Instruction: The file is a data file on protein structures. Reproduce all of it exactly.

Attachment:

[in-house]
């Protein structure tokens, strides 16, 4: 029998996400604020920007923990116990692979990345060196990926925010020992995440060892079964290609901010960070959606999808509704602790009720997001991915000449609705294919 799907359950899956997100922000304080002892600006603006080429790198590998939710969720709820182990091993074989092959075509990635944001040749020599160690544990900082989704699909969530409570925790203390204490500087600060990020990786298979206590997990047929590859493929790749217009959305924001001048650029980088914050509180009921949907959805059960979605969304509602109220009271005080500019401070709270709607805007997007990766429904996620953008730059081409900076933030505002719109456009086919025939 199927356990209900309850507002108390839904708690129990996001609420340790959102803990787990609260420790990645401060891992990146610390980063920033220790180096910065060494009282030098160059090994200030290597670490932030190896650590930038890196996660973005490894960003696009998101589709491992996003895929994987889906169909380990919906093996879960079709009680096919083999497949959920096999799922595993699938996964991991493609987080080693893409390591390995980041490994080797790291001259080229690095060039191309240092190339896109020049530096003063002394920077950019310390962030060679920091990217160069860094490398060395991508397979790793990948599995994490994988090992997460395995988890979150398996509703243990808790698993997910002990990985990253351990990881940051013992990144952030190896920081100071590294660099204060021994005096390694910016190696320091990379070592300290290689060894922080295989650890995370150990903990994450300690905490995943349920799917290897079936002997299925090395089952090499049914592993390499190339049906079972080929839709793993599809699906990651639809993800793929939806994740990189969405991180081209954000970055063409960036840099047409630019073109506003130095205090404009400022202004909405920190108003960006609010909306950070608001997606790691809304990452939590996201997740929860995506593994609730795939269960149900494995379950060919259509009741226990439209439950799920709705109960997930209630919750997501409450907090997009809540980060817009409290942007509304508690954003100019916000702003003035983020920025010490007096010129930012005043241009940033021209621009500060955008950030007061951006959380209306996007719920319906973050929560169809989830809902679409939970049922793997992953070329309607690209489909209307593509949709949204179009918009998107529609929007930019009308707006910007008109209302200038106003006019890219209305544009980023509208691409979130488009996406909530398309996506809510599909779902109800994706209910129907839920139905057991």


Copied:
[in-house]
């Protein structure tokens, strides 16, 4: 029998996400604020920007923990116990692979990345060196990926925010020992995440060892079964290609901010960070959606999808509704602790009720997001991915000449609705294919 799907359950899956997100922000304080002892600006603006080429790198590998939710969720709820182990091993074989092959075509990635944001040749020599160690544990900082989704699909969530409570925790203390204490500087600060990020990786298979206590997990047929590859493929790749217009959305924001001048650029980088914050509180009921949907959805059960979605969304509602109220009271005080500019401070709270709607805007997007990766429904996620953008730059081409900076933030505002719109456009086919025939 199927356990209900309850507002108390839904708690129990996001609420340790959102803990787990609260420790990645401060891992990146610390980063920033220790180096910065060494009282030098160059090994200030290597670490932030190896650590930038890196996660973005490894960003696009998101589709491992996003895929994987889906169909380990919906093996879960079709009680096919083999497949959920096999799922595993699938996964991991493609987080080693893409390591390995980041490994080797790291001259080229690095060039191309240092190339896109020049530096003063002394920077950019310390962030060679920091990217160069860094490398060395991508397979790793990948599995994490994988090992997460395995988890979150398996509703243990808790698993997910002990990985990253351990990881940051013992990144952030190896920081100071590294660099204060021994005096390694910016190696320091990379070592300290290689060894922080295989650890995370150990903990994450300690905490995943349920799917290897079936002997299925090395089952090499049914592993390499190339049906079972080929839709793993599809699906990651639809993800793929939806994740990189969405991180081209954000970055063409960036840099047409630019073109506003130095205090404009400022202004909405920190108003960006609010909306950070608001997606790691809304990452939590996201997740929860995506593994609730795939269960149900494995379950060919259509009741226990439209439950799920709705109960997930209630919750997501409450907090997009809540980060817009409290942007509304508690954003100019916000702003003035983020920025010490007096010129930012005043241009940033021209621009500060955008950030007061951006959380209306996007719920319906973050929560169809989830809902679409939970049922793997992953070329309607690209489909209307593509949709949204179009918009998107529609929007930019009308707006910007008109209302200038106003006019890219209305544009980023509208691409979130488009996406909530398309996506809510599909779902109800994706209910129907839920139905057991």